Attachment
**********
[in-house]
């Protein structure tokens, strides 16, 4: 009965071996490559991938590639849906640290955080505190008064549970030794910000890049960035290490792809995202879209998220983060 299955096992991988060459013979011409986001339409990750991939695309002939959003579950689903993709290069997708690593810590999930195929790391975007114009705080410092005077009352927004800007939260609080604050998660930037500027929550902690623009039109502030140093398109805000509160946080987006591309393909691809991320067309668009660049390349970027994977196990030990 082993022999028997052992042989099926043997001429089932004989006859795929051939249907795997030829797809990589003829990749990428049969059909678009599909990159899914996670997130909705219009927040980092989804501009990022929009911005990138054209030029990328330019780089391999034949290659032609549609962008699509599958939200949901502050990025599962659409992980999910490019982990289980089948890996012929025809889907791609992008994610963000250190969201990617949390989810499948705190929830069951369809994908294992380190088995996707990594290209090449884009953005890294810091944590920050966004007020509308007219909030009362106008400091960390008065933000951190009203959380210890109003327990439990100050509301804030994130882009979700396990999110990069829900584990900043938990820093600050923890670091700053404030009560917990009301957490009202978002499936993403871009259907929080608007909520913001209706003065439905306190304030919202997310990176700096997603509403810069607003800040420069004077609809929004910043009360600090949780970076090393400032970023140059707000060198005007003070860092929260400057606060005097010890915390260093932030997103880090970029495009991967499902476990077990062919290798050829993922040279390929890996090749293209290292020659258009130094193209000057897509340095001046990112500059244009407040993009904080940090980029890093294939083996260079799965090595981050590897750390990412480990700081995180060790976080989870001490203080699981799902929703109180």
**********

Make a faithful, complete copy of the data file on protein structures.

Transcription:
[in-house]
């Protein structure tokens, strides 16, 4: 009965071996490559991938590639849906640290955080505190008064549970030794910000890049960035290490792809995202879209998220983060 299955096992991988060459013979011409986001339409990750991939695309002939959003579950689903993709290069997708690593810590999930195929790391975007114009705080410092005077009352927004800007939260609080604050998660930037500027929550902690623009039109502030140093398109805000509160946080987006591309393909691809991320067309668009660049390349970027994977196990030990 082993022999028997052992042989099926043997001429089932004989006859795929051939249907795997030829797809990589003829990749990428049969059909678009599909990159899914996670997130909705219009927040980092989804501009990022929009911005990138054209030029990328330019780089391999034949290659032609549609962008699509599958939200949901502050990025599962659409992980999910490019982990289980089948890996012929025809889907791609992008994610963000250190969201990617949390989810499948705190929830069951369809994908294992380190088995996707990594290209090449884009953005890294810091944590920050966004007020509308007219909030009362106008400091960390008065933000951190009203959380210890109003327990439990100050509301804030994130882009979700396990999110990069829900584990900043938990820093600050923890670091700053404030009560917990009301957490009202978002499936993403871009259907929080608007909520913001209706003065439905306190304030919202997310990176700096997603509403810069607003800040420069004077609809929004910043009360600090949780970076090393400032970023140059707000060198005007003070860092929260400057606060005097010890915390260093932030997103880090970029495009991967499902476990077990062919290798050829993922040279390929890996090749293209290292020659258009130094193209000057897509340095001046990112500059244009407040993009904080940090980029890093294939083996260079799965090595981050590897750390990412480990700081995180060790976080989870001490203080699981799902929703109180």